UM-Dearborn Media Release
UM-Dearborn professor is the author of new textbook
on health psychology
DEARBORN---"Just 25 years ago, health and psychology were separate disciplines, each aware of the other but unable to connect in any meaningful way," according to University of Michigan-Dearborn psychology Prof. Richard Straub.
"Since then, the field has grown steadily," he said. "From the earliest research linking Type A behavior to increased risk of cardiovascular disease to the most current discoveries regarding the behavioral epidemiology of HIV and brain-immune connections, the early years of the field have been a time of great accomplishment."
Health psychology has become more important over the last century, as the major causes of death have changed from injury, infection or diseases that have been eliminated through vaccination or reduced contamination factors. As people live longer, they now suffer more often from "lifestyle diseases," like heart disease or cancer, that are by and large preventable, he says.
Throughout his book, Straub has taken pains to emphasize the connections between mind and body, and how they influence health and well being.
"In the research, what is more important than individual findings has been the ongoing refinement of the 'biopsychosocial (mind-body) model' for the study of health issues," Straub said. "Increasingly, researchers are able to pinpoint the physiological mechanisms by which anger, loneliness and other psychosocial factors adversely affect health and by which optimism, interconnectedness and a strong sense of self-empowerment exert their beneficial effects."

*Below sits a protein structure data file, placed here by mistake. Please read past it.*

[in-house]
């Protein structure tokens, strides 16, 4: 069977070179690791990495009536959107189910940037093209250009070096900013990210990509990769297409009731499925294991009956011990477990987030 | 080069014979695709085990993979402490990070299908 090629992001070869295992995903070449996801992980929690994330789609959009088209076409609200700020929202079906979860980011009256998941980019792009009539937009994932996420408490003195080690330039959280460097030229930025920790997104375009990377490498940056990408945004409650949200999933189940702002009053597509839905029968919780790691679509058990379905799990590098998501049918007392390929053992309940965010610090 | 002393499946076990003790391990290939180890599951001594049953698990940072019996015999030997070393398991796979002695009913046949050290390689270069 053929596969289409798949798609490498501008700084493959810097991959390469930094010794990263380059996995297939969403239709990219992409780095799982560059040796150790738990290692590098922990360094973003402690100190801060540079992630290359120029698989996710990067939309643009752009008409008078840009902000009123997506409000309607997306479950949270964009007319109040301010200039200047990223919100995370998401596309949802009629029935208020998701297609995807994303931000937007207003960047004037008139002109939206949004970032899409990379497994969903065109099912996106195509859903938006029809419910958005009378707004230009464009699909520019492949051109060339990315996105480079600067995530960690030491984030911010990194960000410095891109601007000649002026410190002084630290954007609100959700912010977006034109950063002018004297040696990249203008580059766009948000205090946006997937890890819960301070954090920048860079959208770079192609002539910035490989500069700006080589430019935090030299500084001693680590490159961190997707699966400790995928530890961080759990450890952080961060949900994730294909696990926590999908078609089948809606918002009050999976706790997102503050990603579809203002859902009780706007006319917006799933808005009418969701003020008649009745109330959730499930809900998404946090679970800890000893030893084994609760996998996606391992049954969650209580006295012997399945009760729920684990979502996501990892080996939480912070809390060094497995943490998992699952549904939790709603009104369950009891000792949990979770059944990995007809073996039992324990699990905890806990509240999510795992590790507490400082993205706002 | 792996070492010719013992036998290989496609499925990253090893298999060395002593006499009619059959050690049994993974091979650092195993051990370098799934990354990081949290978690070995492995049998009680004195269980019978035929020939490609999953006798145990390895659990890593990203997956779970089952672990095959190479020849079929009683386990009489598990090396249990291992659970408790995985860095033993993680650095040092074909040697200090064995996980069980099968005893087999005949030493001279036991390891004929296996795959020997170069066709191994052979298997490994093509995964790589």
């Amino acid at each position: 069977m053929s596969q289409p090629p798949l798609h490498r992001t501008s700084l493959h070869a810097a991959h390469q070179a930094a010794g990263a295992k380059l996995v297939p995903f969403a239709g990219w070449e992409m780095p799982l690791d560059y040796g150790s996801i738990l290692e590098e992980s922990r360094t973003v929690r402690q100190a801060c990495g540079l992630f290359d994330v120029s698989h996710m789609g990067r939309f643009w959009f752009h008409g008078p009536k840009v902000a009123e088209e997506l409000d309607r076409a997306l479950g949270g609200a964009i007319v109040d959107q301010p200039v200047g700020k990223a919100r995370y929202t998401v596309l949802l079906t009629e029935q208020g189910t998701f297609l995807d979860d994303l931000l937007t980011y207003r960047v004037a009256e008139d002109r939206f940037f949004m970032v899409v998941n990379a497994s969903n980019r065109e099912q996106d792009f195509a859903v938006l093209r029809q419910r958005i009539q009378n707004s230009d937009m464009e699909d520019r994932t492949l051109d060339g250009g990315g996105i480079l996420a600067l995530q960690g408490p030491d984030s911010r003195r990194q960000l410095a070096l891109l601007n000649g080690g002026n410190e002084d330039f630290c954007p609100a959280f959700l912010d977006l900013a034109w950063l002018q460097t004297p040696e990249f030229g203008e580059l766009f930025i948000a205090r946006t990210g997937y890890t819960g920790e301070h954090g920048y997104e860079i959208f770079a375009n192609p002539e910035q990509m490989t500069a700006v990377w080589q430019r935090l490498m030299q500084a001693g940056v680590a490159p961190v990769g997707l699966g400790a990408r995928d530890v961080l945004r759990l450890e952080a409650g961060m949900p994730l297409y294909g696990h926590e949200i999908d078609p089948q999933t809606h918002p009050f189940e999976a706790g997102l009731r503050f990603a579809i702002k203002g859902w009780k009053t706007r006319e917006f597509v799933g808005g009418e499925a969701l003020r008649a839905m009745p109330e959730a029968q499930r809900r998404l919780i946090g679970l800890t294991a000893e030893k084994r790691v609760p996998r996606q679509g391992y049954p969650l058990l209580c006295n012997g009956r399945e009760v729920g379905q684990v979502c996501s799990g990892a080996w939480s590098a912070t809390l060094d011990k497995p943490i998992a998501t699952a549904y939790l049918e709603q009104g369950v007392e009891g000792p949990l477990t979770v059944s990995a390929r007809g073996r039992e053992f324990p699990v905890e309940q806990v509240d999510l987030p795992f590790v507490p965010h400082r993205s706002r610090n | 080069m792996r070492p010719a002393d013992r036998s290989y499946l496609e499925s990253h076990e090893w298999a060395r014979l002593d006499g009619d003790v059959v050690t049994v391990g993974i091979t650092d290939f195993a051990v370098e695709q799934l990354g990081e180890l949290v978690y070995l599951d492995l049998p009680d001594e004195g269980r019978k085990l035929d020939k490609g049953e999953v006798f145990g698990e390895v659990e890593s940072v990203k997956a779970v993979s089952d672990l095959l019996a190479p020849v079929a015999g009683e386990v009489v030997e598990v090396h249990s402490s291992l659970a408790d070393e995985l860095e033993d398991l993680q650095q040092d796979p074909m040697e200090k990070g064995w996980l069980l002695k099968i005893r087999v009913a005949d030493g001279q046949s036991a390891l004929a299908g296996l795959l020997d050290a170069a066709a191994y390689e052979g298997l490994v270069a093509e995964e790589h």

He has also concentrated on presenting information on cultural and gender diversity and the consequences for health and illness.
"For example, many differences in health-related behaviors are the product of restrictive social stereotypes and norms, economic forces and other factors connected to ethnicity or gender," Straub says. "Whenever possible, the textbook considers the origins of these behaviors and their implications for health treatments and interventions."
In a separate chapter, Straub covers forms of what are known as "complementary" or "alternative" medicine. "According to a recent report, four out of 10 Americans use acupuncture, massage therapy, naturopathy, or some other form of non-traditional medicine," he said. "So it is important to examine whether these are valid new ways to health or merely snake oil."
The book covers a range of other issues including stress and health; nutrition, obesity and eating disorders; how patients respond to treatment from health care providers; and the role of psychology in cases of chronic or life-threatening illnesses.
"My goal has been to write an introduction to health psychology that presents an up-to-date summary of the main ideas in the field, the evidence that supports these ideas, and how these ideas relate to students' interests and experiences in a manner that reveals the field to be the exciting and vitally important discipline that I myself find it to be," he said.